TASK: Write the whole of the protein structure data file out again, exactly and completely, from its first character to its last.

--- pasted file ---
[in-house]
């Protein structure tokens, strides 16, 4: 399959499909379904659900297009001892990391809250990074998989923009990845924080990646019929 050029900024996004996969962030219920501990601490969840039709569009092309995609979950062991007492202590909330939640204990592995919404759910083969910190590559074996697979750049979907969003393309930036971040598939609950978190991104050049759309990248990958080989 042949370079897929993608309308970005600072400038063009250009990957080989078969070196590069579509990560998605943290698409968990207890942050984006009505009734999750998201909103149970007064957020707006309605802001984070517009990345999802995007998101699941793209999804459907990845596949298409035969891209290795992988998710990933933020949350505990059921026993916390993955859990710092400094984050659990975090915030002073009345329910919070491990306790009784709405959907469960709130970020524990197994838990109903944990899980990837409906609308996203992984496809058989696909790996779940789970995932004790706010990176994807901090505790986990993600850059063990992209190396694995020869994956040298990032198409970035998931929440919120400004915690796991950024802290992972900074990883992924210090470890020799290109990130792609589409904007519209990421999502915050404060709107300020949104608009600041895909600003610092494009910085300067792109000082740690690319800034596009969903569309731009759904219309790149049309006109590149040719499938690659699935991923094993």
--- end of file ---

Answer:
[in-house]
């Protein structure tokens, strides 16, 4: 399959499909379904659900297009001892990391809250990074998989923009990845924080990646019929 050029900024996004996969962030219920501990601490969840039709569009092309995609979950062991007492202590909330939640204990592995919404759910083969910190590559074996697979750049979907969003393309930036971040598939609950978190991104050049759309990248990958080989 042949370079897929993608309308970005600072400038063009250009990957080989078969070196590069579509990560998605943290698409968990207890942050984006009505009734999750998201909103149970007064957020707006309605802001984070517009990345999802995007998101699941793209999804459907990845596949298409035969891209290795992988998710990933933020949350505990059921026993916390993955859990710092400094984050659990975090915030002073009345329910919070491990306790009784709405959907469960709130970020524990197994838990109903944990899980990837409906609308996203992984496809058989696909790996779940789970995932004790706010990176994807901090505790986990993600850059063990992209190396694995020869994956040298990032198409970035998931929440919120400004915690796991950024802290992972900074990883992924210090470890020799290109990130792609589409904007519209990421999502915050404060709107300020949104608009600041895909600003610092494009910085300067792109000082740690690319800034596009969903569309731009759904219309790149049309006109590149040719499938690659699935991923094993």